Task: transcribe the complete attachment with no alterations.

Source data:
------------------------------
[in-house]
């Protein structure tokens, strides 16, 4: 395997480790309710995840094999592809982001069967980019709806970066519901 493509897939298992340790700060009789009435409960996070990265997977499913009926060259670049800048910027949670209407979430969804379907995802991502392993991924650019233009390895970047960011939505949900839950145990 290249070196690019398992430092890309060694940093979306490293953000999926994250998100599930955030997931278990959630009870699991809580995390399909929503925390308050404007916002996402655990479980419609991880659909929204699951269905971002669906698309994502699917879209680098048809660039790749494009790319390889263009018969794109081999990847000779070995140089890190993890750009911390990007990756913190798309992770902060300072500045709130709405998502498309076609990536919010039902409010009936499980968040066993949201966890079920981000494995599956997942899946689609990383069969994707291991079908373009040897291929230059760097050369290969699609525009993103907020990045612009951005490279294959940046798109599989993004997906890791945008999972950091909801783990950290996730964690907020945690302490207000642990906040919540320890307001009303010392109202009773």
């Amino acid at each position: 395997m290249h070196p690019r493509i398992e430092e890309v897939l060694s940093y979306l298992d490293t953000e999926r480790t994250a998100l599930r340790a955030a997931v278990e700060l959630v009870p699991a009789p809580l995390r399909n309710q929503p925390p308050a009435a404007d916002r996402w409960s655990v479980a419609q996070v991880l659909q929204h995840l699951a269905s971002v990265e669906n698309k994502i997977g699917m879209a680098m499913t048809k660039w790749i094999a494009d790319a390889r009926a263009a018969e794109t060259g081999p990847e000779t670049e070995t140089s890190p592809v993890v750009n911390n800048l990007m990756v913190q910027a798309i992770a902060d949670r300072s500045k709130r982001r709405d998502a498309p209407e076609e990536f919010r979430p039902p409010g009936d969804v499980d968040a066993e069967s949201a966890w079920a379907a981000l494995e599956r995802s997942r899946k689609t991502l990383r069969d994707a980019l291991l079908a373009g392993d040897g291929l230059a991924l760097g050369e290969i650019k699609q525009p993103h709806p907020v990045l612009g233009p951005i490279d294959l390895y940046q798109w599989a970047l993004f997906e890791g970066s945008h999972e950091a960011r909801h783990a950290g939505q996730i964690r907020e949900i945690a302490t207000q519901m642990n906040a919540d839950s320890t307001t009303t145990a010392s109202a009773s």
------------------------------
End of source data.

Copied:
[in-house]
């Protein structure tokens, strides 16, 4: 395997480790309710995840094999592809982001069967980019709806970066519901 493509897939298992340790700060009789009435409960996070990265997977499913009926060259670049800048910027949670209407979430969804379907995802991502392993991924650019233009390895970047960011939505949900839950145990 290249070196690019398992430092890309060694940093979306490293953000999926994250998100599930955030997931278990959630009870699991809580995390399909929503925390308050404007916002996402655990479980419609991880659909929204699951269905971002669906698309994502699917879209680098048809660039790749494009790319390889263009018969794109081999990847000779070995140089890190993890750009911390990007990756913190798309992770902060300072500045709130709405998502498309076609990536919010039902409010009936499980968040066993949201966890079920981000494995599956997942899946689609990383069969994707291991079908373009040897291929230059760097050369290969699609525009993103907020990045612009951005490279294959940046798109599989993004997906890791945008999972950091909801783990950290996730964690907020945690302490207000642990906040919540320890307001009303010392109202009773």
């Amino acid at each position: 395997m290249h070196p690019r493509i398992e430092e890309v897939l060694s940093y979306l298992d490293t953000e999926r480790t994250a998100l599930r340790a955030a997931v278990e700060l959630v009870p699991a009789p809580l995390r399909n309710q929503p925390p308050a009435a404007d916002r996402w409960s655990v479980a419609q996070v991880l659909q929204h995840l699951a269905s971002v990265e669906n698309k994502i997977g699917m879209a680098m499913t048809k660039w790749i094999a494009d790319a390889r009926a263009a018969e794109t060259g081999p990847e000779t670049e070995t140089s890190p592809v993890v750009n911390n800048l990007m990756v913190q910027a798309i992770a902060d949670r300072s500045k709130r982001r709405d998502a498309p209407e076609e990536f919010r979430p039902p409010g009936d969804v499980d968040a066993e069967s949201a966890w079920a379907a981000l494995e599956r995802s997942r899946k689609t991502l990383r069969d994707a980019l291991l079908a373009g392993d040897g291929l230059a991924l760097g050369e290969i650019k699609q525009p993103h709806p907020v990045l612009g233009p951005i490279d294959l390895y940046q798109w599989a970047l993004f997906e890791g970066s945008h999972e950091a960011r909801h783990a950290g939505q996730i964690r907020e949900i945690a302490t207000q519901m642990n906040a919540d839950s320890t307001t009303t145990a010392s109202a009773s």